Monday, April 5, 2010

Criminal threat prioritization is where all agree in 287(g), but Nashville implementation remains outlier

Chris Echegaray of the Tennessean recaps the recently released March 2010 Department of Homeland Security Office of Inspector General report on The Performance of 287(g) Agreements, which confirms yet again that Nashville is an outlier among the dozens of cities that implement the federal program that puts immigration status checks in the hands of local law enforcement.

In Nashville, the Davidson County Sheriff's office uses 287(g) to process people for immigration review pretty much indiscriminately. The DHS report states that the goal of the 287(g) program, however, is to prioritize resources so that immigration review is laser-focused on people who pose the greatest threat.

Immigrant advocates have always called for criminal threat prioritization as a component of 287(g), and Davidson County Sheriff Daron Hall himself touted that kind of prioritization from day one. But Nashville - with 80% of its 287(g) targets having committed only misdemeanors, and of those, 40% having been arrested on traffic offenses - is still one of less than a handful of 287(g) jurisdictions that does not prioritize, according to a 2009 report by the U.S. Government Accountability Office:
of 29 program participants reviewed by GAO, 4 used 287(g) authority to process individuals for minor crimes, such as speeding, contrary to the objective of the program
This new March 2010 report from DHS reinforces the need for prioritization in 287(g), and the relevant text from the report is as follows:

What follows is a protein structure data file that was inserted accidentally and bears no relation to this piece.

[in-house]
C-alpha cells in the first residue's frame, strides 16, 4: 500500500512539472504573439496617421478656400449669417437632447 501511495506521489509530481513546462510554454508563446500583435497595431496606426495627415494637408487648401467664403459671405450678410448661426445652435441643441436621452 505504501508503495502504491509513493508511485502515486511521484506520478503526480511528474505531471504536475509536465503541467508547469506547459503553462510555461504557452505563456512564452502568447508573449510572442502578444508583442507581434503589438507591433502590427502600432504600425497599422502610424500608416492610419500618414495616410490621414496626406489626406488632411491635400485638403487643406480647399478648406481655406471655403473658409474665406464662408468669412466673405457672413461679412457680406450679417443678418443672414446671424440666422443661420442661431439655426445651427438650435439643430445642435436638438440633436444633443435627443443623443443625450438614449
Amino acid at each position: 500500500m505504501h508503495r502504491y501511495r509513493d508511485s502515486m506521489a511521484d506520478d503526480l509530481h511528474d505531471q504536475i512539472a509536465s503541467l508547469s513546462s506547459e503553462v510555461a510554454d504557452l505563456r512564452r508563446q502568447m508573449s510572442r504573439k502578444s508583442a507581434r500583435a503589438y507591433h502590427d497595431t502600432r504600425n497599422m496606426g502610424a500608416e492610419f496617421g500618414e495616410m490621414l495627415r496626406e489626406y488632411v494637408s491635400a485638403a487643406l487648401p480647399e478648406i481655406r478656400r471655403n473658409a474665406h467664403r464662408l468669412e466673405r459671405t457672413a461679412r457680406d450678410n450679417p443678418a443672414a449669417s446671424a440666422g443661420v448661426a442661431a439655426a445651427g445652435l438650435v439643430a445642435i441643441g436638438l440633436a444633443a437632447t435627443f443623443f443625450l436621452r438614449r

According to ICE’s [Immigration and Customs Enforcement's] July 2009 MOA template, the purpose of collaborations between ICE and LEAs is to identify and process for removal criminal aliens who pose a threat to public safety or a danger to the community. ... However, with performance measures that do not focus on aliens who pose a threat to public safety or are a danger to the community, there is reduced assurance that the goal of the 287(g) program is being met. ... ICE has developed a risk-based approach to ensure that program resources are allocated to identify and determine the immigration status of aliens arrested for crimes that pose the greatest risk to the public. To this end, ICE has identified categories of aliens that are a priority for arrest and detention, with the highest being Level 1 aliens. This category consists of those who have been convicted of or arrested for major drug offenses or violent offenses such as murder, manslaughter, rape, robbery, and kidnapping. Level 2 aliens are those who have been convicted of or arrested for minor drug offenses or property offenses such as burglary, larceny, fraud, and money laundering. Level 3 includes aliens who have been convicted of or arrested for other offenses. 287(g) resources are to be prioritized according to these levels.
Nashvillians need to take action to ensure that our 287(g) program is up to DHS standards and ICE goals and even the boundaries originally acknowledged by our own Sheriff.

Contact Davidson County Sheriff Daron Hall at 862-8170, and contact your Metro Council Member to ask for the implementation of criminal threat prioritization in 287(g).

Edited to add: In other contexts, criminal threat prioritization is usually demanded when it is not implemented, such as in this context in Hendersonville where citizens demanded criminal threat prioritization, and they continue to demand it in the comments (H/T: Mack). A good test of whether we are administering justice to foreigners is if we are dealing with them the same way we demand to be dealt with.

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